Dr. Michael Best recently finished his role as the first director of the United Nations University Institute on Computing and Society, where he served since 2015 to communicate the ethical and social implications of artificial intelligence to policymakers in the UN. He is an associate professor at the Georgia Institute of Technology, where he focuses on the role of computing technologies for social, economic, and political development. In his talk, Dr. Best discussed the potential that AI has to advance society if we can avoid its many pitfalls, and the challenges that researchers and policymakers face in directing the technology away from a dystopian course.
The current Secretary-General of the UN, António Guterres, has a background in electrical engineering. However, the majority of policymakers are intimidated by computing—AI in particular—and depend on those with technical backgrounds to guide their decision-making. Dr. Best recollects attending meetings where there is not a single other engineer in the room. The communication gap grows apparent when trying to explain topics such as gradient descent to a group of regulators.
Due to the challenge of discussing AI with a non-technical audience, Dr. Best has developed a value-driven framework. He chose to frame the conversation around four topics: livelihood and work, diversity and discrimination, data privacy and protection, and peace and physical security. For example, a discussion about livelihood and work would contrast the potential rewards of economic growth and expanded leisure against competition and labor disruption as AI technologies expand. This value-driven approach empowers strategists to think holistically about the impacts of AI, instead of breaking up the technology into sectors such as transportation and security, which are actually interconnected.
Especially among older UN members, there is a tendency to lump AI with past technological rises, such as the internet and telecommunications. However, Dr. Best analyzes AI and highlights three characteristics of this developing technology that may cause unprecedented impact. The first is the potential of a singularity, an event horizon beyond which we cannot fathom the capabilities of AI. The second is AI’s ability to develop through recursive self-improvement, which poses both a threat and opportunity. Finally is the possibility of an ethical AI, where we equip the technology with moral agency. None of these prospects were possible with the internet or telecommunications, which underscores the need to approach AI in ways different than other technology.
Pervasive social issues with AI also arise when evaluating the disparity between the creators and users of AI. “AI design is done in a few places,” Dr. Best said, “but its impact is global.” AI technology is predominantly created by a handful of countries, notably in the US and China. However, Dr. Best enumerated a number of AI organizations based in other countries, including FarmDrive, a Kenyan company using a machine learning–based approach to connect farmers to loans and financial management tools, and the Not Company, a Chilean startup using AI to develop plant-based substitutes for dairy and meat products. To ensure similar startups continue to develop across the world, policymakers must invest in education, infrastructure, and job opportunities. Another lack of representation in AI lies in gender diversity. AI researchers have asserted that the field has a “white guy problem” and estimated that female representation stands around 13.5 percent. Dr. Best calculated that the gender breakdown among USC’s own AI faculty is a mere 16 percent. When developing any technology, developers leave artifacts of their own biases, preconceptions, and thought patterns that may be hard to identify but raise many social concerns—and AI is no exception. Supporting gender and cultural diversity in the field is crucial to eliminating these artifacts.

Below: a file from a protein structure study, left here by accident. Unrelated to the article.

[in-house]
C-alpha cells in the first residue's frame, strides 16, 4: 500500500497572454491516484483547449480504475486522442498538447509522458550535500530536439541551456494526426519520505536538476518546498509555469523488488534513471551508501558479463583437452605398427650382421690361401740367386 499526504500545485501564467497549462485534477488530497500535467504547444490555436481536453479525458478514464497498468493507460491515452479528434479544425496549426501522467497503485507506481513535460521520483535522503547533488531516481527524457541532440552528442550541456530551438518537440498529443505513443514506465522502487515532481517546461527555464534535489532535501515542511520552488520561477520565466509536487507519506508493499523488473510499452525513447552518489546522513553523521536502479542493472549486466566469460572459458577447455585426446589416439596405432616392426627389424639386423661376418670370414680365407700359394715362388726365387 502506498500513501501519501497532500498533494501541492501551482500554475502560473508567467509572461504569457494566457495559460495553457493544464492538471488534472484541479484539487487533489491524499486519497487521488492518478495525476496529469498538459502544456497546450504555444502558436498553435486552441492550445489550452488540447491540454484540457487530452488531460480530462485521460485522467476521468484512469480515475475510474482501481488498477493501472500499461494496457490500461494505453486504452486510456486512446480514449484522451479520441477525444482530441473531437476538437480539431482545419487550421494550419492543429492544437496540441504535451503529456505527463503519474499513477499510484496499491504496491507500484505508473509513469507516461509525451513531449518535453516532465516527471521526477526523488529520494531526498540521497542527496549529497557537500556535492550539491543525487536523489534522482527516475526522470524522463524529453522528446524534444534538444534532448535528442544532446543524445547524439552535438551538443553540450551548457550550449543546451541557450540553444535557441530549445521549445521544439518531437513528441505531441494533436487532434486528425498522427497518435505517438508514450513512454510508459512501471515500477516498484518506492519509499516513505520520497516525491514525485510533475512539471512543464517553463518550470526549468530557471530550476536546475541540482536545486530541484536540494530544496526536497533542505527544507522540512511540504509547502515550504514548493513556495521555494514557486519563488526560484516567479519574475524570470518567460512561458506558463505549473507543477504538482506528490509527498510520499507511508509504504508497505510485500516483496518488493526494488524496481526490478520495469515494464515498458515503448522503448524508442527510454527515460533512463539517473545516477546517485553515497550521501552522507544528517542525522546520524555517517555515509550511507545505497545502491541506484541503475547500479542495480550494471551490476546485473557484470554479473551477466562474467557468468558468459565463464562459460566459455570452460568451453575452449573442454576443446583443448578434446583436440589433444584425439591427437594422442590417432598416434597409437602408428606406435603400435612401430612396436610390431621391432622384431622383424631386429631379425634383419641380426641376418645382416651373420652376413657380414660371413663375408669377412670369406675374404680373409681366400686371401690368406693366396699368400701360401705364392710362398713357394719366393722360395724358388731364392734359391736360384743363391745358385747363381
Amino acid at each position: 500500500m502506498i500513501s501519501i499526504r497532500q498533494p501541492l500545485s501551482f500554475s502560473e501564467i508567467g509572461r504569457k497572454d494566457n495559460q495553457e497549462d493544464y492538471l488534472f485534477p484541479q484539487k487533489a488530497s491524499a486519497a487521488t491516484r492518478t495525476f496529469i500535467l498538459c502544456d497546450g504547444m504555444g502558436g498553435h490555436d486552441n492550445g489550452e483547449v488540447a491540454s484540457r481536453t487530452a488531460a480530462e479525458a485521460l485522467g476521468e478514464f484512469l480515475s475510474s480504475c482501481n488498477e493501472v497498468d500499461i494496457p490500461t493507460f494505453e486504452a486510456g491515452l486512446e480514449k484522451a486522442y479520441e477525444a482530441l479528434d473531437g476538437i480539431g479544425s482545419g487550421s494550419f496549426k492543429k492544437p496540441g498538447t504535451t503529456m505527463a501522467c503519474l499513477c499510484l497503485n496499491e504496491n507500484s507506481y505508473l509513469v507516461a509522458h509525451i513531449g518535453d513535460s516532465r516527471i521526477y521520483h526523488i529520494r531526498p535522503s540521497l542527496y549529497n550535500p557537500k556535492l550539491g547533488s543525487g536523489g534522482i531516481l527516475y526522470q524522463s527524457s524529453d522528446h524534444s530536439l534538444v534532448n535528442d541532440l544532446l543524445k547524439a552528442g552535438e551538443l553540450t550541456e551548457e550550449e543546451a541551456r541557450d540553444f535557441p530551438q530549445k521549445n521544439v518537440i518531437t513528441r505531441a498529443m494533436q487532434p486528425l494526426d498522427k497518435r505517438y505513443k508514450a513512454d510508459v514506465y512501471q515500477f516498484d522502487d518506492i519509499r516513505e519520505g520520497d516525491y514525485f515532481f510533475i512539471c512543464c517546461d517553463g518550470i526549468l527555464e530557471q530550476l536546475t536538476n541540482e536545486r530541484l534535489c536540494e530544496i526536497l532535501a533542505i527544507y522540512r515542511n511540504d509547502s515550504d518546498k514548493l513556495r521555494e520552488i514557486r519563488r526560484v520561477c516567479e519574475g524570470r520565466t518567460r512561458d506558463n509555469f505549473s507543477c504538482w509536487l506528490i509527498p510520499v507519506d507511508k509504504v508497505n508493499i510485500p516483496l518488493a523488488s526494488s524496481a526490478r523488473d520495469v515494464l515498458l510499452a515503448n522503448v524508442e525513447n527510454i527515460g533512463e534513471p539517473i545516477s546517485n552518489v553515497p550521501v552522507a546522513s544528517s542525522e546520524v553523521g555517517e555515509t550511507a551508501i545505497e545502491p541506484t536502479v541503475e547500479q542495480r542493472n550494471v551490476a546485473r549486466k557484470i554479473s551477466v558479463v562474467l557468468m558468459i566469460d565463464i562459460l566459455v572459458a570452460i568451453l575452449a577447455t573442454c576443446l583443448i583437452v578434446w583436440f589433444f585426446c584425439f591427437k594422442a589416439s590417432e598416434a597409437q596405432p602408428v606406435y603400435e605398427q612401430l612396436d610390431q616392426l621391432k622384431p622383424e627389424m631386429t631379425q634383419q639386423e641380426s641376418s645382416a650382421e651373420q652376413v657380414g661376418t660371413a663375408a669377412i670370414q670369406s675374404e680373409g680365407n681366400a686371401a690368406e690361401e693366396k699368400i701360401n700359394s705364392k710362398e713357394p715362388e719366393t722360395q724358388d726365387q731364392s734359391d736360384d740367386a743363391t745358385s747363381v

Dr. Best also negotiated the trade-off between explainability and performance when evaluating AI. Some researchers demand total explainability, which is impossible in fields such as deep learning. “We cannot go to an image-recognition algorithm and ask why they classify an image as a cat,” Dr. Best reasoned. Other researchers, unwilling to give up performance, wish to relax standards. They point out that sacrificing performance would reduce the capabilities of AI to diagnose disease, identify causes of climate change, and individualize our education system. In their words, demanding explainability would make artificial intelligence “artificially stupid.” One compromise would be to instead demand auditability, ensuring that AI algorithms meet fairness standards we set beforehand. For example, we could require that an AI lacks bias across race, gender, LGBTQ status, and socioeconomic status.
Overall, Dr. Best’s work at the UN has been to lay out a value-driven framework for AI that attempts to balance the risks and rewards associated with this growing technology. His own research focuses on monitoring social media sources during critical events, such as the Ghana National Elections in 2016, to provide real-time responses ranging from delivering extra polling ballots to investigating a bomb threat.